University of Wisconsin-Milwaukee and Protesters Agree to End Encampment.

Protesters at the University of Wisconsin-Milwaukee will take down a pro-Palestinian encampment that had stood for two weeks under an agreement reached with the school, university officials said in a statement on Sunday. The encampment, believed to be the last one standing at a Wisconsin college, will be gone by Tuesday, they said.

School officials had allowed the encampment to stand and occupy a broad patch of lawn between Mitchell Hall and a busy thoroughfare on the campus’s southern boundary, choosing not to call in the police. That approach differed from one at the University of Wisconsin-Madison, where administrators in early May called in the police to break down the tents after negotiations failed. After the initial crackdown failed to end the encampment, Wisconsin-Madison later came to an agreement with protesters to break down the camp voluntarily before commencement ceremonies over the weekend.

Mark Mone, the chancellor of Wisconsin-Milwaukee, said in a statement last Wednesday that the university had exercised “the widest possible amount of patience and restraint.” But he also indicated that patience had nearly run out, and warned that the school might take action.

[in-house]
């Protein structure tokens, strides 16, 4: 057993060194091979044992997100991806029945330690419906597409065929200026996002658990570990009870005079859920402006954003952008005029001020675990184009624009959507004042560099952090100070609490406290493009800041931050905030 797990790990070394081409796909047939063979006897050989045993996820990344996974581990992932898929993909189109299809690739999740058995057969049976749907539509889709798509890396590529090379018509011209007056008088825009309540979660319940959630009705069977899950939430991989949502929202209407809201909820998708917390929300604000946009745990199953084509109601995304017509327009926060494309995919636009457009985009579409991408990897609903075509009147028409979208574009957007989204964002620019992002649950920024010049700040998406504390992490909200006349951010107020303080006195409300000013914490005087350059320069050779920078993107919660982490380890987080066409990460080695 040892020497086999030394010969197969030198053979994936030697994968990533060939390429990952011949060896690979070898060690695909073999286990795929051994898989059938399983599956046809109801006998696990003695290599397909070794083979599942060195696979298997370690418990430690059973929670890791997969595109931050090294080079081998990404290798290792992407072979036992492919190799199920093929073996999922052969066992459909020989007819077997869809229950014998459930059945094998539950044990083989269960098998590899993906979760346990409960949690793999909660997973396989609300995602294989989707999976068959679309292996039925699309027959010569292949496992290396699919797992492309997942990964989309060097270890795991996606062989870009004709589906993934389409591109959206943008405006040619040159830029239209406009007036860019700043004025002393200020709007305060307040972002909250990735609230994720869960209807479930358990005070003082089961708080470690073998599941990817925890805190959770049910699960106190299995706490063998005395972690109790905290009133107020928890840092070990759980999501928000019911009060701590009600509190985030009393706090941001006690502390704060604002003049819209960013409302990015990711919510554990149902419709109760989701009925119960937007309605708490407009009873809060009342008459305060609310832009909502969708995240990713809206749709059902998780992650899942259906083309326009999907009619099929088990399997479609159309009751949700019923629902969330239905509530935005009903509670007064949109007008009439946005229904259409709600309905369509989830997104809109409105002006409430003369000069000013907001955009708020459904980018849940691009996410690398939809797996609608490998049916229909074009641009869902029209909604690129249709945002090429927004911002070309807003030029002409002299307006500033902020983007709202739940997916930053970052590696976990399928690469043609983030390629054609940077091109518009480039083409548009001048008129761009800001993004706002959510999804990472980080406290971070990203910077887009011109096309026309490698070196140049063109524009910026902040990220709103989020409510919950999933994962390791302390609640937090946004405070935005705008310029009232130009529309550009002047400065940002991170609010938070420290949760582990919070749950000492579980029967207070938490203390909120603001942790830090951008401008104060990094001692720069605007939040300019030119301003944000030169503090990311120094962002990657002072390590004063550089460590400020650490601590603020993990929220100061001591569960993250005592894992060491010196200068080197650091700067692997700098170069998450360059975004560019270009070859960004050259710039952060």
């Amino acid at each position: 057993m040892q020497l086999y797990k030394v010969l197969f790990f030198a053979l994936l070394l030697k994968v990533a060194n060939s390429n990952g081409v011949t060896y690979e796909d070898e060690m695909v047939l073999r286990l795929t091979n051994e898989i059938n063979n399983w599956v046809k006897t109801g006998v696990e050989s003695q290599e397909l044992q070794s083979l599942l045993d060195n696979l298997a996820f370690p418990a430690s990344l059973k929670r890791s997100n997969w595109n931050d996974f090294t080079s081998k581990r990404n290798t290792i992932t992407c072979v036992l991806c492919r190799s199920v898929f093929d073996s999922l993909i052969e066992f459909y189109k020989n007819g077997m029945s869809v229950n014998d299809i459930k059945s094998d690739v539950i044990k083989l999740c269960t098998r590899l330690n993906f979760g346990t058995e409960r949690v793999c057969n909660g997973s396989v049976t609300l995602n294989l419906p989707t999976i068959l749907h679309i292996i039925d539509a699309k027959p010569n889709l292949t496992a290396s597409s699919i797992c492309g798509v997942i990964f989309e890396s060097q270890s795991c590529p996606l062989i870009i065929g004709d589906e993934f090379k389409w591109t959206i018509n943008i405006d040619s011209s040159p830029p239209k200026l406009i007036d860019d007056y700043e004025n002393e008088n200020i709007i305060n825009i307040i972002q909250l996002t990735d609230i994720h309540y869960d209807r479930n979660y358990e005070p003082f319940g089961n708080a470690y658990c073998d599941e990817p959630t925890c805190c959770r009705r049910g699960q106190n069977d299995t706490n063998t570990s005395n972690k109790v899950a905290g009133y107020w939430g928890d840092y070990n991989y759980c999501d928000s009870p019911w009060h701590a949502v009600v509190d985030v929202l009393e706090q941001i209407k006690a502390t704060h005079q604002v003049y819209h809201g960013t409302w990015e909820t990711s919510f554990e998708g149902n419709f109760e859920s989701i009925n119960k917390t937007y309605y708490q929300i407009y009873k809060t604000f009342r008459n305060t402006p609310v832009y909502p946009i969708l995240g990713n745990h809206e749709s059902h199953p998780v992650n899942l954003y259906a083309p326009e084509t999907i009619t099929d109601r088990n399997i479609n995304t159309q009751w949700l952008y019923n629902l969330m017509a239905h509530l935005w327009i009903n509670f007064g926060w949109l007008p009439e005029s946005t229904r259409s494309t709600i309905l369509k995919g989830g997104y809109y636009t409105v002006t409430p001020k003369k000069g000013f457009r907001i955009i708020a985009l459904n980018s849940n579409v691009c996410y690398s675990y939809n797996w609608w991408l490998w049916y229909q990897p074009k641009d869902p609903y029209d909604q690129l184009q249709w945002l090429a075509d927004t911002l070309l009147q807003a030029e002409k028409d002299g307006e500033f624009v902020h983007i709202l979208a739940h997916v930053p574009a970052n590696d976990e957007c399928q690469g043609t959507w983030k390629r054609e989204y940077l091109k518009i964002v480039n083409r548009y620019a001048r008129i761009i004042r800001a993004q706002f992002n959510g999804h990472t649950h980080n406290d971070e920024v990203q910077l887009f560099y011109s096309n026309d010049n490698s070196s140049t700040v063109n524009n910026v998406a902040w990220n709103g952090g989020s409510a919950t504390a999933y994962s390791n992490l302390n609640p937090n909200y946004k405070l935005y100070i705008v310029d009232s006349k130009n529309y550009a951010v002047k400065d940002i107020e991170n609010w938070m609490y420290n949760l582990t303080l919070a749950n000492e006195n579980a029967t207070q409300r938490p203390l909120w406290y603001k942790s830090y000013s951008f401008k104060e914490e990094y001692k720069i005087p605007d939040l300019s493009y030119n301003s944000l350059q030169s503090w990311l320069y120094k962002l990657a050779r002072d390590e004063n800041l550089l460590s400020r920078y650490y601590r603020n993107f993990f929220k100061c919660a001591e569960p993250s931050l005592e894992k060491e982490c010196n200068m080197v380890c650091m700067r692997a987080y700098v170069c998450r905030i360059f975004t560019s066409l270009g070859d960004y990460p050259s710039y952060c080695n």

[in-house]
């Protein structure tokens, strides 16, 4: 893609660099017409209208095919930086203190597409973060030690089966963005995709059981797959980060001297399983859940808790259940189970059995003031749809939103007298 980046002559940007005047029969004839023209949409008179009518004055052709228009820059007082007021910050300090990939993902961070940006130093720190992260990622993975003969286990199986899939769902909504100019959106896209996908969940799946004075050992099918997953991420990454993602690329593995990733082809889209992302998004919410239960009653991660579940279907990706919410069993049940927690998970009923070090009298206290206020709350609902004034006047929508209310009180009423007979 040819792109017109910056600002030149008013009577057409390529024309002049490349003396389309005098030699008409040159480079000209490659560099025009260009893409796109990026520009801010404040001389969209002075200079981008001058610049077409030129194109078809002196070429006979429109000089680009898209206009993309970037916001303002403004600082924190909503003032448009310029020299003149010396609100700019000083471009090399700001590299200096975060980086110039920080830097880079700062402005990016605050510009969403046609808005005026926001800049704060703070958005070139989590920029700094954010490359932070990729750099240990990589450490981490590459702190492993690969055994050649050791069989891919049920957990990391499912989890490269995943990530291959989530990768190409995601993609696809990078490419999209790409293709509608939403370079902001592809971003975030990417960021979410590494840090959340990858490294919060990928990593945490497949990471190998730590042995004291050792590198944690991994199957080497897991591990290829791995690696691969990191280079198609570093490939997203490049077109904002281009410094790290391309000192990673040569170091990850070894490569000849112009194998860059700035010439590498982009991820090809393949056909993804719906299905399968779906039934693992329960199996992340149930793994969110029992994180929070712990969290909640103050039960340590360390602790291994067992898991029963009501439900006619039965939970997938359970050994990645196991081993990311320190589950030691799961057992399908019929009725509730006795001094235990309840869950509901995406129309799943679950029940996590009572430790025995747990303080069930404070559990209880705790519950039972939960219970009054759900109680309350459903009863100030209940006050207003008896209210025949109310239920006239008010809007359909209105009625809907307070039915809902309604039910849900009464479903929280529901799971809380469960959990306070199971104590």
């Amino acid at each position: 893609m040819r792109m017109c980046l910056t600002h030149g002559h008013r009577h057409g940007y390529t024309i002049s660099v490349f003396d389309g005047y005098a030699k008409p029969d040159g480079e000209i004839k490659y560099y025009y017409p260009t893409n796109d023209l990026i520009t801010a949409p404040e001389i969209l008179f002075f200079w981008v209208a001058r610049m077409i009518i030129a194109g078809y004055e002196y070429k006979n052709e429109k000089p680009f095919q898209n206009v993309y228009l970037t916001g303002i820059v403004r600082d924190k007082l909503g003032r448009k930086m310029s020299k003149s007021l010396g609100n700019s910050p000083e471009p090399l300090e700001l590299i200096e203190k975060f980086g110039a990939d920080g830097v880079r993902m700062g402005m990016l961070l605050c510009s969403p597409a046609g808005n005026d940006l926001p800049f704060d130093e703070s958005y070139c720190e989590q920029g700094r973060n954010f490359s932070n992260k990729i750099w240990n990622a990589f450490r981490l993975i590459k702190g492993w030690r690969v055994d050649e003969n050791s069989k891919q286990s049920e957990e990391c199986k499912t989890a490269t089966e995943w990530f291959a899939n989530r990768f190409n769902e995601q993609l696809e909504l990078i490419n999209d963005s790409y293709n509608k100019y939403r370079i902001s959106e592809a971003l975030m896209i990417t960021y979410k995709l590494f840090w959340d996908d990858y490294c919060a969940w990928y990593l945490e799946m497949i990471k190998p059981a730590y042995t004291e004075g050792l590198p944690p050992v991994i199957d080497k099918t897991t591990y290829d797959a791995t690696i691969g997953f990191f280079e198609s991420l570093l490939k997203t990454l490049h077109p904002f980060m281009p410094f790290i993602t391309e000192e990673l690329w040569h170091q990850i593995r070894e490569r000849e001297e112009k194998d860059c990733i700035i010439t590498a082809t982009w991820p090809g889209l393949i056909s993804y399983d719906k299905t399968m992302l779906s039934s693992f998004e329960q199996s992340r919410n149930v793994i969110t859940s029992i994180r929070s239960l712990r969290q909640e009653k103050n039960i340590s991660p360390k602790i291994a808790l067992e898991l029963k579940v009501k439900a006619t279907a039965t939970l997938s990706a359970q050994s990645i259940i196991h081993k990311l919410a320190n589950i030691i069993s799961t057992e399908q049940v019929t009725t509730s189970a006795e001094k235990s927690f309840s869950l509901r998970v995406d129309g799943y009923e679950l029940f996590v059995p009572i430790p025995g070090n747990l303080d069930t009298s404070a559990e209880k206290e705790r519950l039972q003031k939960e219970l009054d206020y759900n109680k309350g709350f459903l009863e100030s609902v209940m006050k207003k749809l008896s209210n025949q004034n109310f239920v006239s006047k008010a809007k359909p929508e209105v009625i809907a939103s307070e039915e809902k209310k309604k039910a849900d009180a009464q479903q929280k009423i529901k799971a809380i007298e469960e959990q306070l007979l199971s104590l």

Under the agreement with the group of protesters, known as the UWM Popular University for Palestine Coalition, the university pledged to join calls for a cease-fire between Israel and Hamas; denounce the destruction by Israeli forces of schools and universities in Gaza; and meet with protest leaders over their concerns about university investments.

The university also agreed to encourage the Water Council, a Milwaukee consortium of water technology companies, to cut ties with two Israeli government-owned entities, Mekorot and the Israel Innovation Authority. Mr. Mone is the treasurer of the Water Council’s board of directors.

In exchange, protesters agreed to take down the encampment, starting on Sunday and finishing by Tuesday, and to refrain from disrupting the university’s commencement ceremonies on Sunday.

In a statement, the protesters acknowledged the agreement.

“After hard fought edits and careful consideration by the coalition, we determined we had obtained all possible benefits from the encampment,” they said.

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